Researchers at the John A. Burns School of Medicine (JABSOM) at the University of Hawaiʻi at Mānoa have successfully developed a vaccine candidate for the Zika virus, showing that it is effective in protecting both mice and monkeys from the infection.
Demonstrating the effectiveness of their vaccine candidate in monkeys (non-human primates) is an important milestone since it typically predicts whether the vaccine will work in humans, enabling further clinical development.
A strong global initiative to battle Zika has produced more than 30 vaccine candidates since outbreaks in 2015–2016 in Brazil linked the infection in some pregnant women to severe birth defects in their newborns. Zika is spread by the bite of infected mosquitos and through sex.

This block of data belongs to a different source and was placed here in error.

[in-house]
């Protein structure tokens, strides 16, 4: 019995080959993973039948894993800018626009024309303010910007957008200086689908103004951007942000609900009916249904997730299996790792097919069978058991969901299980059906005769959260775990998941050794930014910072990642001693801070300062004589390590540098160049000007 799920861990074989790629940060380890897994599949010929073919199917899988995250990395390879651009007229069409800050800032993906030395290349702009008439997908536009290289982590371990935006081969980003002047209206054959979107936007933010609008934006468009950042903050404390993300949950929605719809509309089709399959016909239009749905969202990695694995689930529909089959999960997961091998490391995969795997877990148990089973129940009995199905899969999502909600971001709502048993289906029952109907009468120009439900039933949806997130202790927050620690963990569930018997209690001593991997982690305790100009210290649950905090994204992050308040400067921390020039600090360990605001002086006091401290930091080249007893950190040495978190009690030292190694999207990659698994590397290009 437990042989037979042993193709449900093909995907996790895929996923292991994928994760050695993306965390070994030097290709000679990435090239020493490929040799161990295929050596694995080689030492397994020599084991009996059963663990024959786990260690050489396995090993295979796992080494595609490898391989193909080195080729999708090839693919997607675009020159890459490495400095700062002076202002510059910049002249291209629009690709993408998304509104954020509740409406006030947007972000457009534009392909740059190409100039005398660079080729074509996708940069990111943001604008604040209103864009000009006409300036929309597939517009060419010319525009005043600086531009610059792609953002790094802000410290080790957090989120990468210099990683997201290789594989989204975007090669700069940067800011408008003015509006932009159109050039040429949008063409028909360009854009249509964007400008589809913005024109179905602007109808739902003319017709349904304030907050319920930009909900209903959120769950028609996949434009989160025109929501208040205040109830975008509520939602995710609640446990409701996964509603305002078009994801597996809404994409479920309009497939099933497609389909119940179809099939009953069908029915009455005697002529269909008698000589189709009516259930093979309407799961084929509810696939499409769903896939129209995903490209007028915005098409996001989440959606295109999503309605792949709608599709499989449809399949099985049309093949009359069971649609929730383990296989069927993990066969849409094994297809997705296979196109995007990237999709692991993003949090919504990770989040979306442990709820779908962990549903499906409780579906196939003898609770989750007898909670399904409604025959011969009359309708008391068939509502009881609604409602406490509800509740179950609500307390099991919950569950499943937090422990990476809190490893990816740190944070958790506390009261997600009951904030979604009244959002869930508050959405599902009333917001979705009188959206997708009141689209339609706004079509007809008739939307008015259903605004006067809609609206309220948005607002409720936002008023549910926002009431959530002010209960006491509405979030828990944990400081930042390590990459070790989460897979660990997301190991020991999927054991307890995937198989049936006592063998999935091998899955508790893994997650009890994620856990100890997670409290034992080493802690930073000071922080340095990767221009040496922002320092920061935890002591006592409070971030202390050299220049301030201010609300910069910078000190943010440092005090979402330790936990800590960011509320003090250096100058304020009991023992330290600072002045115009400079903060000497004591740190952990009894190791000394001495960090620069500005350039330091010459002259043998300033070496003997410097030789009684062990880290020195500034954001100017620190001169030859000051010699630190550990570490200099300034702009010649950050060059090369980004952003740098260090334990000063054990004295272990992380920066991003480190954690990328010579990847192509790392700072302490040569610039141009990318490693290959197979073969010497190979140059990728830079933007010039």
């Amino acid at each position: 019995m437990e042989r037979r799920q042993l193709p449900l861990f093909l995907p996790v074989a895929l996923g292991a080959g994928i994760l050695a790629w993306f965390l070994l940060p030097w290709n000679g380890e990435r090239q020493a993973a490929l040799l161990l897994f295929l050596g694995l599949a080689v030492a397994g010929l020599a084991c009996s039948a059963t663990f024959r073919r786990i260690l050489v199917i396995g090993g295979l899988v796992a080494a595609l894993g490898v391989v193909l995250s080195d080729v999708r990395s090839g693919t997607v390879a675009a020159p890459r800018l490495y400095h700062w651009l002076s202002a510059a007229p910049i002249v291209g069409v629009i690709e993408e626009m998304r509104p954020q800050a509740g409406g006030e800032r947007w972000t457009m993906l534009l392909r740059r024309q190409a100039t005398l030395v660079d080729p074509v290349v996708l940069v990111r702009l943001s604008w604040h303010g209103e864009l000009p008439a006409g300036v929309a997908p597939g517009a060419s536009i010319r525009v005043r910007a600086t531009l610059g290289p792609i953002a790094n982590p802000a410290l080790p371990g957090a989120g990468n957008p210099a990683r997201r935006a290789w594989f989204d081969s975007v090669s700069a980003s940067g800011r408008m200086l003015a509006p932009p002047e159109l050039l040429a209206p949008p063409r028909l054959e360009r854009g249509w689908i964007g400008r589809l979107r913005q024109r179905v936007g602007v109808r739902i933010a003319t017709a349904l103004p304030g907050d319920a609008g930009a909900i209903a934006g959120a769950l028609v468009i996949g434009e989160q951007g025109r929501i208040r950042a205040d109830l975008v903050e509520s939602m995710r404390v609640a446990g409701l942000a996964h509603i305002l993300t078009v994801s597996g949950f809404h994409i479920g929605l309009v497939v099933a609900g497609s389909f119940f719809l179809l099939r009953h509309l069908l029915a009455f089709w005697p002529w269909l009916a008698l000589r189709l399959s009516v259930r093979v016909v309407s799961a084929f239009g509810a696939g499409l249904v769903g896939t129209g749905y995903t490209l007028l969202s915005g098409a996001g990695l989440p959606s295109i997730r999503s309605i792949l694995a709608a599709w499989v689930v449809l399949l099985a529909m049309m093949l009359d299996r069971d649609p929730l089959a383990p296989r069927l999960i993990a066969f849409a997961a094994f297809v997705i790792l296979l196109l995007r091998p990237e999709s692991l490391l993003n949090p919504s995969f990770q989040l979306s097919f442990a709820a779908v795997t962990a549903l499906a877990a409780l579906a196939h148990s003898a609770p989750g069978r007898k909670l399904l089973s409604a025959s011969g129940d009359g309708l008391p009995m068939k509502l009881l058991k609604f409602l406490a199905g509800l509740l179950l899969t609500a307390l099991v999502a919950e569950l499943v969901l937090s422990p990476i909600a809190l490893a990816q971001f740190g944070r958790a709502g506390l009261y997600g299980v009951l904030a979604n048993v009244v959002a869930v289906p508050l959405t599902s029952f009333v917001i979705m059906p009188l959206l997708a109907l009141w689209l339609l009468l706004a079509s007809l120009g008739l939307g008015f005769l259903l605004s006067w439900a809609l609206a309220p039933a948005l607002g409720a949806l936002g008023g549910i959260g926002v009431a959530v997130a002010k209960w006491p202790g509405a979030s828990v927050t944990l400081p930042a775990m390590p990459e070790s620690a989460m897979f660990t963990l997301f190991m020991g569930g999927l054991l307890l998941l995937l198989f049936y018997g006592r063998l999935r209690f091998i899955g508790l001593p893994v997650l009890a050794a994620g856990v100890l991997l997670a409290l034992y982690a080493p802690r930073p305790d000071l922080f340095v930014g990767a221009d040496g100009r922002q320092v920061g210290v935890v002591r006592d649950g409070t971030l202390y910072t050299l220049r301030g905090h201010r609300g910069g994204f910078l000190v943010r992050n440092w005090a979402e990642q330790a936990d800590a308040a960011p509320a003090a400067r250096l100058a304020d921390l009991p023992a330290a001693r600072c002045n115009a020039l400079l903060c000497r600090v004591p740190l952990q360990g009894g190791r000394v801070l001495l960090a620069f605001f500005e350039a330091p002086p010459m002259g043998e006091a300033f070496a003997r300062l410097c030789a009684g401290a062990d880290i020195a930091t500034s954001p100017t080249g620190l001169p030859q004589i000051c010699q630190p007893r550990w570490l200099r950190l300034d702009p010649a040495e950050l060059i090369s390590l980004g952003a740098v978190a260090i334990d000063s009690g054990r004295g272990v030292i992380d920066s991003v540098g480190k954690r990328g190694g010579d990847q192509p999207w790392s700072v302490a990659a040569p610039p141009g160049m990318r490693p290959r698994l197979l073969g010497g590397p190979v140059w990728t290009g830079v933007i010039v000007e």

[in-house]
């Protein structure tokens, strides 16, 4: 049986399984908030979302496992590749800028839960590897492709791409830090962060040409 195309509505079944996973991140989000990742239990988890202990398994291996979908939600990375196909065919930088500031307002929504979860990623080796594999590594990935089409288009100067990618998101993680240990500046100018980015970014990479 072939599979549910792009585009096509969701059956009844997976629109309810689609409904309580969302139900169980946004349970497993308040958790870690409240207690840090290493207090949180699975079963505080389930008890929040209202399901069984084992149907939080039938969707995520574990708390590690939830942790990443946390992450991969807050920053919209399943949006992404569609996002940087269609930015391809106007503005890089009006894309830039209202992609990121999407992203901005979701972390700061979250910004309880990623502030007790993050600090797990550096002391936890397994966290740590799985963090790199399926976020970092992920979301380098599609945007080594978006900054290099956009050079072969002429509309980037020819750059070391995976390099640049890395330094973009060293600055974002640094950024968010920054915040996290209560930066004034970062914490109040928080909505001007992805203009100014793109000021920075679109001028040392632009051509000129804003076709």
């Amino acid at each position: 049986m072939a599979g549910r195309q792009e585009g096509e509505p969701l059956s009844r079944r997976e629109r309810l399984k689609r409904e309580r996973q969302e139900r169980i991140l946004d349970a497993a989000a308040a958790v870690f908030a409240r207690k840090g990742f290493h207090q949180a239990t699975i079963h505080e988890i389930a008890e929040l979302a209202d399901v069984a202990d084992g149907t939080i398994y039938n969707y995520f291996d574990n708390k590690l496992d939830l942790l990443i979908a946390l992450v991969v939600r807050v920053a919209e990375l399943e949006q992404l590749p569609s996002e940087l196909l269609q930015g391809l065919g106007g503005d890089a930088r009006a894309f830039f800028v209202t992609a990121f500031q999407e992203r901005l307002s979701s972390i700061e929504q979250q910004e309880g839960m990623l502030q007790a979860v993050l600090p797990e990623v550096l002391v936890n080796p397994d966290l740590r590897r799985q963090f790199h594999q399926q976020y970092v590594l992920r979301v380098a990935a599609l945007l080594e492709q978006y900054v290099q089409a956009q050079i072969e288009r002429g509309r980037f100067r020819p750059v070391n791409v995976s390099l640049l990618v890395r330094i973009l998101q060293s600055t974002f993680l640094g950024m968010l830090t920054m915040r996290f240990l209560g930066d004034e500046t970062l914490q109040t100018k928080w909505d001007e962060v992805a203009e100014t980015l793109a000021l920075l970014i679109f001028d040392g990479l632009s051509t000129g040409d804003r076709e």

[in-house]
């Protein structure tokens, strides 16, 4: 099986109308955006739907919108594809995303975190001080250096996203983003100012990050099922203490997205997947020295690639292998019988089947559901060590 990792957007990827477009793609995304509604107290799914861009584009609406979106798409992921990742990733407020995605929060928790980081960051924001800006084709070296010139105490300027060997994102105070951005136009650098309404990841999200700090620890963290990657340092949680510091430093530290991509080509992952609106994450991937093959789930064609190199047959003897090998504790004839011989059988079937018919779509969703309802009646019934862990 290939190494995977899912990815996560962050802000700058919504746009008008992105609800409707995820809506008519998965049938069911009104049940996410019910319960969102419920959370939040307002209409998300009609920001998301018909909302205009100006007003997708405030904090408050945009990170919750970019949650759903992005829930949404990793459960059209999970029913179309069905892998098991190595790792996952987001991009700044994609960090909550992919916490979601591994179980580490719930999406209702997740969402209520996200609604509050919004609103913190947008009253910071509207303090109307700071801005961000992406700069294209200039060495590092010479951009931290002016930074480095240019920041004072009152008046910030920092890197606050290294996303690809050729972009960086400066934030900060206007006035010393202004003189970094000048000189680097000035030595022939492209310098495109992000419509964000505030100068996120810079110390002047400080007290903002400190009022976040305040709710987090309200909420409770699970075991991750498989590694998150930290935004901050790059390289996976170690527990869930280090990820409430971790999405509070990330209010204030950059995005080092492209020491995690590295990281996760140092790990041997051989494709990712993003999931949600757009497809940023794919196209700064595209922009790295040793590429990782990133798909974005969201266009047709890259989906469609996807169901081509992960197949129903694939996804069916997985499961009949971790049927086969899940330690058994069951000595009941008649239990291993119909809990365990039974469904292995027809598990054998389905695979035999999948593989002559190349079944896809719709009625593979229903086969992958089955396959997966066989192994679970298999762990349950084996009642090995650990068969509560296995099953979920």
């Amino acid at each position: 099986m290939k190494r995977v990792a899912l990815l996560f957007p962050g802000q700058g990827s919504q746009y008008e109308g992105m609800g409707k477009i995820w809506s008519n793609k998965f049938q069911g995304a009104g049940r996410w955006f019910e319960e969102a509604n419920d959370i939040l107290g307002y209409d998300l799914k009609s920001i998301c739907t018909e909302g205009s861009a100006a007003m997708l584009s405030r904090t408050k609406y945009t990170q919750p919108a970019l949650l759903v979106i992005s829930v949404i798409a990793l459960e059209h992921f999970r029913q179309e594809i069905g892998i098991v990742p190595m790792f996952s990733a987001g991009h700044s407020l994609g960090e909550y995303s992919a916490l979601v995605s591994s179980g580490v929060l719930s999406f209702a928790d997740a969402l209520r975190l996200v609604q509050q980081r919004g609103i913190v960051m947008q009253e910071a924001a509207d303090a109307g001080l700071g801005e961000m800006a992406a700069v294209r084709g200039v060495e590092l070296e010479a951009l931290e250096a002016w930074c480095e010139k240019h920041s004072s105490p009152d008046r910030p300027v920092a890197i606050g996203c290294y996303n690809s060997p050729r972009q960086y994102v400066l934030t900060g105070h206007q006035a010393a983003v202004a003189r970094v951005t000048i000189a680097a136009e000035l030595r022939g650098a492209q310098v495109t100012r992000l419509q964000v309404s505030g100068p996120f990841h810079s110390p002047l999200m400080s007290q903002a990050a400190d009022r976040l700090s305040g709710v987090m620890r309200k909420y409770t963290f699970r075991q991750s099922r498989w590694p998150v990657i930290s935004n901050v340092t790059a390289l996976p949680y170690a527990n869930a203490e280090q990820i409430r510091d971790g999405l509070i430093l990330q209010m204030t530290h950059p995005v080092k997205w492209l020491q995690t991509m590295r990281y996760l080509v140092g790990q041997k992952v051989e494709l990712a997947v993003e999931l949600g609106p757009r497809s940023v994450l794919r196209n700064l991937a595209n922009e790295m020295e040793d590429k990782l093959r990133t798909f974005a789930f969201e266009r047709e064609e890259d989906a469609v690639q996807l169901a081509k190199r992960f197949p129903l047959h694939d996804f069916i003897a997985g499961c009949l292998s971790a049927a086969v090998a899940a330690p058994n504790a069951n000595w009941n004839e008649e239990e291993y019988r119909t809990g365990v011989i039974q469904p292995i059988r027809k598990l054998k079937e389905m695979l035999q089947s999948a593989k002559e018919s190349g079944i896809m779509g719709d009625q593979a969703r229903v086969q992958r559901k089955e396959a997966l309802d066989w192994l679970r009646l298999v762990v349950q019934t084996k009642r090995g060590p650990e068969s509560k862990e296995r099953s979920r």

There is no treatment or cure for Zika nor is any vaccine currently approved for public use.
The proposed vaccine reported by scientists at JABSOM in the journals Frontiers in Immunology and mSphere, via the open access American Society for Microbiology journal, is a recombinant subunit vaccine that uses only a small part (protein) of the Zika virus, produced in insect cells.
“We believe our vaccine candidate shows much promise, particularly as it showed to require only two immunizations given three weeks apart and is a potentially safer alternative to other candidates already in clinical trials,” said Axel Lehrer, JABSOM assistant professor in tropical medicine and infectious diseases.
Lehrer thinks the vaccine his team proposes might be safer that other candidate vaccines, especially since pregnant women are a significant part of the target population for the Zika vaccine.
The JABSOM research team included two senior graduate students, Liana Medina and Albert To, who were lead authors of the scientific research papers.
Honolulu-based Hawaiʻi Biotech is a key partner in the vaccine development project with UH.
For the full story, see the JABSOM website.